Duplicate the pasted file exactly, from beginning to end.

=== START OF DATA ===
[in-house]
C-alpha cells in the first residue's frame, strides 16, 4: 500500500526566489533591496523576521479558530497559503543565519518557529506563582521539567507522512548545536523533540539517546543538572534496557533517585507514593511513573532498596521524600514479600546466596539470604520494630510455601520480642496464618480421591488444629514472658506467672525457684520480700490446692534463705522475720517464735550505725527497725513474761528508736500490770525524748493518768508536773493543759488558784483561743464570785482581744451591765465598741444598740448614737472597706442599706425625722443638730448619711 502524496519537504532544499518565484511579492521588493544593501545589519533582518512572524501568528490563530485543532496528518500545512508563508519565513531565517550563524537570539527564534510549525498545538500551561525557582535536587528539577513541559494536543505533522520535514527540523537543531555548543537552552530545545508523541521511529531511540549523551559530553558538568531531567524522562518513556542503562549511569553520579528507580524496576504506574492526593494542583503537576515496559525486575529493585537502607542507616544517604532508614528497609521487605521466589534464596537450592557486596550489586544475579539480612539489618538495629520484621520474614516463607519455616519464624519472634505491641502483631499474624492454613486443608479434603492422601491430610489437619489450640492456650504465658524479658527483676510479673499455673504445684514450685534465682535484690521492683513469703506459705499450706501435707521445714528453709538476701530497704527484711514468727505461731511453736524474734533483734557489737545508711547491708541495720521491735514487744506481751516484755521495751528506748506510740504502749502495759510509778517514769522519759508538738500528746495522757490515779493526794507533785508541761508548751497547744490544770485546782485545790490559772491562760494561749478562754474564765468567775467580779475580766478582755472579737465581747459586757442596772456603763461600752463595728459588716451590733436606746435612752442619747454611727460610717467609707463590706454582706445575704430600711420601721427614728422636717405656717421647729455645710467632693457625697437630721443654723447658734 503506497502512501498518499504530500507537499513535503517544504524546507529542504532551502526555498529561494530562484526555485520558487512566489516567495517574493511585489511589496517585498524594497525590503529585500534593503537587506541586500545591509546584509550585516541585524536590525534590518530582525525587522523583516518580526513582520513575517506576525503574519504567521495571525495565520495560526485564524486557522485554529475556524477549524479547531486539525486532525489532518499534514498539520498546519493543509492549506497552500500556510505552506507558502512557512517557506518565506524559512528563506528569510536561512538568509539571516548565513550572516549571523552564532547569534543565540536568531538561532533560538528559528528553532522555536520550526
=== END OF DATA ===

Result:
[in-house]
C-alpha cells in the first residue's frame, strides 16, 4: 500500500526566489533591496523576521479558530497559503543565519518557529506563582521539567507522512548545536523533540539517546543538572534496557533517585507514593511513573532498596521524600514479600546466596539470604520494630510455601520480642496464618480421591488444629514472658506467672525457684520480700490446692534463705522475720517464735550505725527497725513474761528508736500490770525524748493518768508536773493543759488558784483561743464570785482581744451591765465598741444598740448614737472597706442599706425625722443638730448619711 502524496519537504532544499518565484511579492521588493544593501545589519533582518512572524501568528490563530485543532496528518500545512508563508519565513531565517550563524537570539527564534510549525498545538500551561525557582535536587528539577513541559494536543505533522520535514527540523537543531555548543537552552530545545508523541521511529531511540549523551559530553558538568531531567524522562518513556542503562549511569553520579528507580524496576504506574492526593494542583503537576515496559525486575529493585537502607542507616544517604532508614528497609521487605521466589534464596537450592557486596550489586544475579539480612539489618538495629520484621520474614516463607519455616519464624519472634505491641502483631499474624492454613486443608479434603492422601491430610489437619489450640492456650504465658524479658527483676510479673499455673504445684514450685534465682535484690521492683513469703506459705499450706501435707521445714528453709538476701530497704527484711514468727505461731511453736524474734533483734557489737545508711547491708541495720521491735514487744506481751516484755521495751528506748506510740504502749502495759510509778517514769522519759508538738500528746495522757490515779493526794507533785508541761508548751497547744490544770485546782485545790490559772491562760494561749478562754474564765468567775467580779475580766478582755472579737465581747459586757442596772456603763461600752463595728459588716451590733436606746435612752442619747454611727460610717467609707463590706454582706445575704430600711420601721427614728422636717405656717421647729455645710467632693457625697437630721443654723447658734 503506497502512501498518499504530500507537499513535503517544504524546507529542504532551502526555498529561494530562484526555485520558487512566489516567495517574493511585489511589496517585498524594497525590503529585500534593503537587506541586500545591509546584509550585516541585524536590525534590518530582525525587522523583516518580526513582520513575517506576525503574519504567521495571525495565520495560526485564524486557522485554529475556524477549524479547531486539525486532525489532518499534514498539520498546519493543509492549506497552500500556510505552506507558502512557512517557506518565506524559512528563506528569510536561512538568509539571516548565513550572516549571523552564532547569534543565540536568531538561532533560538528559528528553532522555536520550526